With the prevalence of libraries, it has never been easier to communicate with hundreds of different sensors, displays, and submodules. But what is really happening when you type SPI.begin() into the Arduino IDE? In his most recent video, [Ben Eater] explores the Serial Peripheral Interface (SPI) and how it really works.
Most Hackaday readers probably know [Ben] from his breadboard-based computers, such as the 6502 build we featured in 2019. Since then he has been hard at work, adding new and interesting additions to his breadboard computer, as well as diving into different communication protocols to better understand and implement them. For this video, [Ben] set the goal of connecting the BME280, a common pressure, temperature, and humidity sensor with an SPI interface, to his breadboard 6502 computer. Along the way, [Ben] discusses how exactly SPI works, and why there is so much conflicting nomenclature and operations when looking at different SPI devices.
RISC-V International, a global open hardware standards organization, today announced the launch of the Open Hardware Diversity Alliance. The global Alliance, created by CHIPS Alliance, OpenPOWER Foundation, RISC-V, and Western Digital, will develop and provide learning and networking programs, mentorship opportunities and inclusive environments across the expansive ecosystem of open hardware. The Alliance will be focused on supporting professional advancement and encouraging equal participation for women and underrepresented individuals in the open hardware community.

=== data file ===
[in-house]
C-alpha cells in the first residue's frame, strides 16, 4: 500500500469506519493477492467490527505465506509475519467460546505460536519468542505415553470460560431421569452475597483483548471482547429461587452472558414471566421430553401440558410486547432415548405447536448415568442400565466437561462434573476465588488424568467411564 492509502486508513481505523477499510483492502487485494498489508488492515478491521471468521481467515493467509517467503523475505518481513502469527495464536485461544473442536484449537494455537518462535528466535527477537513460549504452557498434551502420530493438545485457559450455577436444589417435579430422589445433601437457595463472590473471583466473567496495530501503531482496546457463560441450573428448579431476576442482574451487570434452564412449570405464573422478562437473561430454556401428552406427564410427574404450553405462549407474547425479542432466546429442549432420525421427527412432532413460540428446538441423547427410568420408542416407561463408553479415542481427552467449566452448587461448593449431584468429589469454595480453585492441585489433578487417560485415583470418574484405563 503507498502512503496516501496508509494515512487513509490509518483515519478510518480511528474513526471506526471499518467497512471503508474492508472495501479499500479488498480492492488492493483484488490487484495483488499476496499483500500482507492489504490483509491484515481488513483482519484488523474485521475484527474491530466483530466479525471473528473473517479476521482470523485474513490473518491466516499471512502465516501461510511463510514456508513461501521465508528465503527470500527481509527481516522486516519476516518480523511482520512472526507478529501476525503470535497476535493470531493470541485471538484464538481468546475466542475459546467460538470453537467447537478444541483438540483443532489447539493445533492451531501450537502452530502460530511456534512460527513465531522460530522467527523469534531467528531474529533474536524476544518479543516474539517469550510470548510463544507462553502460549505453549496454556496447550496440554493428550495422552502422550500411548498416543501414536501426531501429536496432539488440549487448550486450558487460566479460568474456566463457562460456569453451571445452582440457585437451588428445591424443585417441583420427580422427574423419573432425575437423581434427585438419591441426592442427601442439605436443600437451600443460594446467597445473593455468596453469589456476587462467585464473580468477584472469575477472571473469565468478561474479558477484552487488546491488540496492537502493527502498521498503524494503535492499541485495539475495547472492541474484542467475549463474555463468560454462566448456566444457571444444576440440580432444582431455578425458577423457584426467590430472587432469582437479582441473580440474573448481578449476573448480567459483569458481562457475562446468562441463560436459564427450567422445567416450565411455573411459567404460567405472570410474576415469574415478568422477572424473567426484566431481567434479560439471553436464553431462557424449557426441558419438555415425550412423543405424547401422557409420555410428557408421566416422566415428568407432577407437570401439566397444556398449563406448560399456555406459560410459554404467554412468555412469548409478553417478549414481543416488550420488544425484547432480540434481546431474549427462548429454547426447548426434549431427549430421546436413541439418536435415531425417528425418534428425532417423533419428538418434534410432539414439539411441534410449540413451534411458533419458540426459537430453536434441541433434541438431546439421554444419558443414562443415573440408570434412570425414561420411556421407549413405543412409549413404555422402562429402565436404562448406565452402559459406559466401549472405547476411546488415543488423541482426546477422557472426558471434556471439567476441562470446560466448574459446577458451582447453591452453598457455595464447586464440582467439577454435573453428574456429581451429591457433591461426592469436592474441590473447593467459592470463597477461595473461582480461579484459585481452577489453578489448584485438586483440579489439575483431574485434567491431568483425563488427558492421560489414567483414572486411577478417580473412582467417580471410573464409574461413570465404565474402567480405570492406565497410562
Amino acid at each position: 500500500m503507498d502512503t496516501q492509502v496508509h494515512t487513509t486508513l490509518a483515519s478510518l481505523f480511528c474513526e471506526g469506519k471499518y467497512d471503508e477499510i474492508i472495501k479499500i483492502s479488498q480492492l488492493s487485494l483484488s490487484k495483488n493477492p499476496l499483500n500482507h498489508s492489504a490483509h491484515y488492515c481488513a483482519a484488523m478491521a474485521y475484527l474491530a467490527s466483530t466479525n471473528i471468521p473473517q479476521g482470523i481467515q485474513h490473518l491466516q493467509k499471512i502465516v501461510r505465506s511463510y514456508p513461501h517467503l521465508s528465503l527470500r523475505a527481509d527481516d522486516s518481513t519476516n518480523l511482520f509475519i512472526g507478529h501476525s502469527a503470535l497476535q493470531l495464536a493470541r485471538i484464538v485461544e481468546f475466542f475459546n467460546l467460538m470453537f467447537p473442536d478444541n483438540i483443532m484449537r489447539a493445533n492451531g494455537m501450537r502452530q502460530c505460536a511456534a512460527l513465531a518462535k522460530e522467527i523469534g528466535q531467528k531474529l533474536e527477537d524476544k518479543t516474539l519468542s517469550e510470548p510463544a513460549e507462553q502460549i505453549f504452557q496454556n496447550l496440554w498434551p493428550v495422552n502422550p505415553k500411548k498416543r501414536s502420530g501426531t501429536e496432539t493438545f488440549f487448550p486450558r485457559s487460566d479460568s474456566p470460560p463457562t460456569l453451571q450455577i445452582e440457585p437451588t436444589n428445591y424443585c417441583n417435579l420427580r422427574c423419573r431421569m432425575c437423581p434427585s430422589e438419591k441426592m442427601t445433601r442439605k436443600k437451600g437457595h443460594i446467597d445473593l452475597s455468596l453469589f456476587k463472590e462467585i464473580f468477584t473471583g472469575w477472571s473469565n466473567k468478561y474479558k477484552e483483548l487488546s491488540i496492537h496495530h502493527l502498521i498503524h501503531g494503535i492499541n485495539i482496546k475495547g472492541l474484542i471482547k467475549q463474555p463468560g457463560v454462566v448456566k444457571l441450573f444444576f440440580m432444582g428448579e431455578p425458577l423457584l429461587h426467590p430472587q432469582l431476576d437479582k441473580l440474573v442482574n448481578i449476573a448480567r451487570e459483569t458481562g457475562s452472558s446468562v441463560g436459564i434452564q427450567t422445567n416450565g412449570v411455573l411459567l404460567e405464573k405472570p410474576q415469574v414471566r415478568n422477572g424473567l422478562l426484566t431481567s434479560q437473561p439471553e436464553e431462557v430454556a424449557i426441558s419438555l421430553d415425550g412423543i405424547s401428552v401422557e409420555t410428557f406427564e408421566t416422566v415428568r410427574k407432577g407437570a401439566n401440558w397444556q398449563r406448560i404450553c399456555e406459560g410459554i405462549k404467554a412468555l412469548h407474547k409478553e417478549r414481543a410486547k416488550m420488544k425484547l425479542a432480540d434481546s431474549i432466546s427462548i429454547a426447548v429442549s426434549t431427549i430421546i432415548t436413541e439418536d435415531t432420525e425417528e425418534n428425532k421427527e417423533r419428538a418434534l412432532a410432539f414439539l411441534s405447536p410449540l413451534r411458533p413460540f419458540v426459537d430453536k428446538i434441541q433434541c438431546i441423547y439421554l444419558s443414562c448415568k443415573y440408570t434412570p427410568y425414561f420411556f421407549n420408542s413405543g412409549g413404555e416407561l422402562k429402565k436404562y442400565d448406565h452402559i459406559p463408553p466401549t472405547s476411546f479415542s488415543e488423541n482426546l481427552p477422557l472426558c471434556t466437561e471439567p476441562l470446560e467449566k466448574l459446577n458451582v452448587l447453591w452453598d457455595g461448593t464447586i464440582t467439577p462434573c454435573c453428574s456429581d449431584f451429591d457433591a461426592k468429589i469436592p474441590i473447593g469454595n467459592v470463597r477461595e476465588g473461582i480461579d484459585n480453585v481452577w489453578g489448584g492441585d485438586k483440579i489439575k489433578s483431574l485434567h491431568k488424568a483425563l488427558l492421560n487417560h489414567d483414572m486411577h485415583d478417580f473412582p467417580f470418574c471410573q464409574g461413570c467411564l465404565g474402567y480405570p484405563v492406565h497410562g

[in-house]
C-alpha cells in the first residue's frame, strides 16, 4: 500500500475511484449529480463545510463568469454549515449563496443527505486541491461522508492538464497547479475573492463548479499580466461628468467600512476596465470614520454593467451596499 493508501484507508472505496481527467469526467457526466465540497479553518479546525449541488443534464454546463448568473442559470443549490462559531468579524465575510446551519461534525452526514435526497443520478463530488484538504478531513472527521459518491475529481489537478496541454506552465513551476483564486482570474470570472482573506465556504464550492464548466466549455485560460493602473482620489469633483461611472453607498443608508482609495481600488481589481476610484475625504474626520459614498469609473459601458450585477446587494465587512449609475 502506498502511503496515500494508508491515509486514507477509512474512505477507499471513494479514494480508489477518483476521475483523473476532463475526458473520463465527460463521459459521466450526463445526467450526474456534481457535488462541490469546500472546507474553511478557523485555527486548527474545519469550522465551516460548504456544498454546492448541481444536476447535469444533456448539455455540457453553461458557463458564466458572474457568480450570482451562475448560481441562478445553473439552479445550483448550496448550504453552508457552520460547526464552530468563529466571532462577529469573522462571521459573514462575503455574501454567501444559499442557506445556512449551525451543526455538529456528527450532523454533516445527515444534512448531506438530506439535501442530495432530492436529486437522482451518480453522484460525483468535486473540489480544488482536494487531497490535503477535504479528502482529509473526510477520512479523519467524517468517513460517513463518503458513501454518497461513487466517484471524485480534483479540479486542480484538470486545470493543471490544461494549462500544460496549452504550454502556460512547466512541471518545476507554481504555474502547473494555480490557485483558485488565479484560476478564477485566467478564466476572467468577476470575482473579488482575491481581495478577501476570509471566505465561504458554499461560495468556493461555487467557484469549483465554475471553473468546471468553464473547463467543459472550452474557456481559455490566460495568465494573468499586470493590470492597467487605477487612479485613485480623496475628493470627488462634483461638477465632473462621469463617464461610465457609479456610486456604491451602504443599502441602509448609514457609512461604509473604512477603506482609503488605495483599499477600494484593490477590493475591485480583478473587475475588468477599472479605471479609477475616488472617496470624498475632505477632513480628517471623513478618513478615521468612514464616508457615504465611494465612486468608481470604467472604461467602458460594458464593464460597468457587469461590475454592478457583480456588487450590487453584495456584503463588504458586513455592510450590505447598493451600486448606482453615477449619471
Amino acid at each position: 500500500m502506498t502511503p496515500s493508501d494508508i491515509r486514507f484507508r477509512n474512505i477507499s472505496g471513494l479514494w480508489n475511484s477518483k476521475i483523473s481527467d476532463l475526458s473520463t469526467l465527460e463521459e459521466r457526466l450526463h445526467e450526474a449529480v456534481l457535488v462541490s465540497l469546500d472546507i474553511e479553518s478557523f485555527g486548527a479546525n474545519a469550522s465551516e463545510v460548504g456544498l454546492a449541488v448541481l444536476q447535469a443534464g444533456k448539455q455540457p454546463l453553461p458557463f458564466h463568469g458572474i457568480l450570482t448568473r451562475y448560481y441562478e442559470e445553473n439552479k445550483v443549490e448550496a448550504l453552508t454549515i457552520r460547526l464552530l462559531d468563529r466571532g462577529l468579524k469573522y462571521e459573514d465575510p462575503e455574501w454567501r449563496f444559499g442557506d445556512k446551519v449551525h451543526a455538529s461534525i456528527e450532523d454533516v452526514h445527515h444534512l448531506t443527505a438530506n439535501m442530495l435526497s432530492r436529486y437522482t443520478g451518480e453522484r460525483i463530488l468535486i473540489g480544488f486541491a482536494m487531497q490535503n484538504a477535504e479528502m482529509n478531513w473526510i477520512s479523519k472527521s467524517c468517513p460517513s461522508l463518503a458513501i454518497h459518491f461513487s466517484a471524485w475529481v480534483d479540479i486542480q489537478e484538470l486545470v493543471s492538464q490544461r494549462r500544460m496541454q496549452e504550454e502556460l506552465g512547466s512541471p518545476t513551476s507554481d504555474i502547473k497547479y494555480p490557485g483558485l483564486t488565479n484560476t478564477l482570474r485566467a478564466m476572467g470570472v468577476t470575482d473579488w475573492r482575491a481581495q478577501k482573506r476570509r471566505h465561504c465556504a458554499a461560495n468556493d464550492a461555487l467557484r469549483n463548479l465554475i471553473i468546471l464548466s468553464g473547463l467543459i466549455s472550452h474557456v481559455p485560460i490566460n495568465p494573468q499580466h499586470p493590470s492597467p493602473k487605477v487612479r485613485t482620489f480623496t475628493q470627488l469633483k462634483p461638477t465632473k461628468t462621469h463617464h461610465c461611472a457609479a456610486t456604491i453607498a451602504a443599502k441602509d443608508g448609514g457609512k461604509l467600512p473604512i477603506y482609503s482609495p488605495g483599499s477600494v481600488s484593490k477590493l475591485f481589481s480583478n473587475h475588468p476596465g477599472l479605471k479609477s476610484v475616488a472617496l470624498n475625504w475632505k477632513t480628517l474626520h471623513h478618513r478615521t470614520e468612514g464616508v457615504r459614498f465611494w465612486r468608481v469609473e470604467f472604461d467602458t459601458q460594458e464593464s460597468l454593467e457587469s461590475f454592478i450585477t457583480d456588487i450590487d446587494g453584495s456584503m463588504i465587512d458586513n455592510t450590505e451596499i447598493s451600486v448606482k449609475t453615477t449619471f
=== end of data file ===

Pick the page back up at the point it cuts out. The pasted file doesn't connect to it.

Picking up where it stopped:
“Communities benefit from a diverse set of ideas from the broad community. RISC-V is working to build, share, and support these inclusive opportunities by bringing new talent and ways of thinking to the open hardware community,” shared Kim McMahon, Director of Visibility and Community Engagement at RISC-V. “The Open Hardware Diversity Alliance will set the course for inclusivity in the open hardware community by building programs and diversity that inspires creativity and drives innovation.”
The Alliance aims to fill the gaps and create opportunities to improve career development in open hardware design by providing underrepresented individuals with the necessary steps and fostering inclusive environments. By providing a supportive community, the program will help to drive professional growth, empower the development of technical careers, encourage the recognition of all ideas in technical innovations and support career growth.